Best new jazz heard this month - top 5

1/ ALBUM OF THE MONTH: James Brandon Lewis Eye of I Anti There is a voice in the wilderness appeal to James Brandon Lewis. Here with the core group of cellist Chris Hoffman and drummer Max Jaffe on an album largely made up of originals of the …

Published: 25 Feb 2023. Updated: 11 months.

1/ ALBUM OF THE MONTH: James Brandon Lewis

Eye of I

Anti

There is a voice in the wilderness appeal to James Brandon Lewis. Here with the core group of cellist Chris Hoffman and drummer Max Jaffe on an album largely made up of originals of the American's plus a version of Cecil Taylor's 'Womb Water' and the very moving 'Fear Not' with The Messthetics. Superlatives are inadequate on this latest spiritual jazz statement of statements all of which are concise and more focused curatorially than some of his work for the Intakt label.

Eye of I crucially includes a very passionate, convincing, treatment of the Donny Hathaway classic 'Someday We'll All Be Free' (Extension of a Man, Atco, 1973). Over the last few years few have come close to what Lewis is achieving - he is the voice of freedom on the saxophone today and above all has something startlingly vital even punk to say when words are simply not enough and the anarchy of humane uncensored expression is all.

2/

Christine Tobin

Returning Weather

Trail Belle

''The ever changing weather suits my restlessness:'' Dark and at times radical the first thing that sends shivers down the spine on a first record in far too long from Ireland's greatest jazz singer is the uilleann pipes of David Power on 'Loch Glinne,' a piece that later returns equally evocatively further on in this 9-track album. Later its droning soulfulness is set against wordless vocalising. ''Fish in the barrel'' is the first metaphorical conceit in words to roll from the mouth of Christine Tobin as a conversational response returns from Power against the lapping piano accompaniment of Steve Hamilton and viola for the lower tonal resonance of Cora Venus Lunny.

Tobin specialises in the poetic whether in the past inspired by the work of Leonard Cohen, Brian Wilson or most meaningfully her own Paul Muldoon-esque erudite sense of a lyric. Completing the line-up here is guitarist Phil Robson who takes a back seat in early passages of the album but makes his presence felt later more.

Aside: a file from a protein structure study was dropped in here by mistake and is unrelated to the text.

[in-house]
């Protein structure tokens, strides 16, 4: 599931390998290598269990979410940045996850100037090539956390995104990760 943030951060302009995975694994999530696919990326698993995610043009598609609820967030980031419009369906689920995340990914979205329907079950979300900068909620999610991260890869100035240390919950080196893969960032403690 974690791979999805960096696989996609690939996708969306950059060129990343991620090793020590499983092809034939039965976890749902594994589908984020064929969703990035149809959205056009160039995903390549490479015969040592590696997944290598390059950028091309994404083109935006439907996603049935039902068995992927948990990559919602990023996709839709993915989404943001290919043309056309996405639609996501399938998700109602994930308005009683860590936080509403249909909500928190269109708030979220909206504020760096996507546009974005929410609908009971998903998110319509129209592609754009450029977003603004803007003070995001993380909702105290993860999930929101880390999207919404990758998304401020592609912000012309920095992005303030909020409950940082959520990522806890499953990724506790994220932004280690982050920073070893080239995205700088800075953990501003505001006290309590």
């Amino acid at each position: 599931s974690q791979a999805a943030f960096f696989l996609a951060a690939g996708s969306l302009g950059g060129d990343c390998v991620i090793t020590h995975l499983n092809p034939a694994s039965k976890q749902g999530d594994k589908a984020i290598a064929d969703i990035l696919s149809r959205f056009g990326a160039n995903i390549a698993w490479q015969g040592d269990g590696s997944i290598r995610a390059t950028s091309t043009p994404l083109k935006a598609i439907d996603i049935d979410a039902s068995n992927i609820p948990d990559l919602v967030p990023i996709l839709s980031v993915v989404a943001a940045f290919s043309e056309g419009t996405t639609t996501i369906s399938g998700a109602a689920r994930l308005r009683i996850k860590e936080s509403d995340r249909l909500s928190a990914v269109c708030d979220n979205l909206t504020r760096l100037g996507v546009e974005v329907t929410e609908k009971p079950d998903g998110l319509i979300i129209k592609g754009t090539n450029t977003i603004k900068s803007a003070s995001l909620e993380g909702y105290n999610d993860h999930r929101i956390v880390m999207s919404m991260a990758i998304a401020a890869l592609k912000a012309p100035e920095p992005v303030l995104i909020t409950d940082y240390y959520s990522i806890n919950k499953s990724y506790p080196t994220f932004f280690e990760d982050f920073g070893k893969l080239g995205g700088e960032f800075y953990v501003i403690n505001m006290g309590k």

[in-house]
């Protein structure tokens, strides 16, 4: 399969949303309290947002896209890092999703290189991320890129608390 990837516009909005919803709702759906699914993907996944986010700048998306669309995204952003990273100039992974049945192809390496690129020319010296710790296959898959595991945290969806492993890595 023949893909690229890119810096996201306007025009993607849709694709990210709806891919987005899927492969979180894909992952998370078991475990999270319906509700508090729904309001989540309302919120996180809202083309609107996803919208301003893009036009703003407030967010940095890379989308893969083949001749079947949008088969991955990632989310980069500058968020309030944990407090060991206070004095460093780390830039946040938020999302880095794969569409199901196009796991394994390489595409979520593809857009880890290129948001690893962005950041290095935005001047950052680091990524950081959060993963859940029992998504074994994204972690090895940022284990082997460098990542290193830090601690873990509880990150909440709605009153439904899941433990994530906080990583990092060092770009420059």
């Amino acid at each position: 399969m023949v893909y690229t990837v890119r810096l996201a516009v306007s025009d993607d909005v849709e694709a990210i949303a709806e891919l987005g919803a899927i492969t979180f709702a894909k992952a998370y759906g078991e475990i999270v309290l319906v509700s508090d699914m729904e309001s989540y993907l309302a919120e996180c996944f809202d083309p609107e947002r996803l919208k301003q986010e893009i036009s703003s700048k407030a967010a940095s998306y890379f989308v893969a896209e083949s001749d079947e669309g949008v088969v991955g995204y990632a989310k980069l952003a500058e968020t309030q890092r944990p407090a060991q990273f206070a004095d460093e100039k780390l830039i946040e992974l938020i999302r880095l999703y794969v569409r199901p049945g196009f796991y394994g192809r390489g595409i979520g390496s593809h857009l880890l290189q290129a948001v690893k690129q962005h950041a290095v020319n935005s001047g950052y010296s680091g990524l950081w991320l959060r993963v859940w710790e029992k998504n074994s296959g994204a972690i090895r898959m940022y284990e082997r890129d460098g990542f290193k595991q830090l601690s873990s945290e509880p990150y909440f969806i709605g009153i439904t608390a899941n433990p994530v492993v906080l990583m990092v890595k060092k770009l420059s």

Tobin has been back living in Ireland since the disaster of the pandemic when she and Robson left America for Roscommon. Panoramic with a huge wisdom to both the lyrical expansionism and the sense of song within an instrumental vista the album is full of delightful artifice and a turn down the lamp storytelling sense of song outdoors in the landscape of Ireland. 'Mullach na Sí' is the most moving of the traditional pieces (this piece isn't jazz at all) harnessing the glide and pitch bending shamanism of the pipes that sees Power once again stealing the show as the pipes often do in Irish traditional music when the power of the dirge and a heartfelt lament that stops being a lament is most needed and when the hope of Tobin's eidily-eidily vocalese by the end adds light and life.

Tobin knows how to harness traditional Irish music and jazz better than most and it is a natural fit no matter how differently arrived at. Recorded last August at a residential recording studio at Moate in County Westmeath, Tobin sings about the natural world, its hares and crows, sedges and heather where on the song named for the former coupling the creaking of a clock and brutal woodlands are captured on the most avant garde track of all these blissfully challenging songs. Into the art of the unknowable witchcraft of song venture there dear reader. Robson plays a Frisellian dreamscape to perfection in the introduction to 'Sedges and Heather' before veering off stylistically. 'July' at the end is a rolling pastoral and a hymn to the evening sky. Pick of the trad tracks is 'Callow.' Nothing short of a masterwork - Tobin's best original work in a long and distinguished career inspired all over again.

3/

Christian McBride's New Jawn

Prime

Mack Avenue/Brother Mister

A mind blowingly virtuosic blend of sax and trumpet with Marcus Strickland and Josh Evans respectively as a team within a team - bass don Christian McBride and drummer Nasheet Waits operating in a self sealed dug out beneath them like coaches of a football team who then decide to ditch the headsets and instead jump on to the pitch because they can.

The New Jawn keep it very tight and so precise soloing. There is very little fat on the bone and an easy visceral edge to all the pieces prevails. Sonny Rollins' 'East Broadway Run Down' from the 1967 released album of the same name that had Newk on the title track with Freddie Hubbard and Trane's bassist and drummer Jimmy Garrison and Elvin Jones no less on board is a peach of a thing. McBride who has memorably performed with Rollins himself contributes the excitement of a riotous metropolitan night to the piece and the judiciously jagged resonance again of trumpet and sax plus McBride's prodigiously engaging pedal note insistence and energy laden heat underneath before he walks the line with great swagger is manifold. Textbook 21st century hard bop and at no point do you crave a pianist.

4/

Chris Potter

Got the Keys to the Kingdom: Live at the Village Vanguard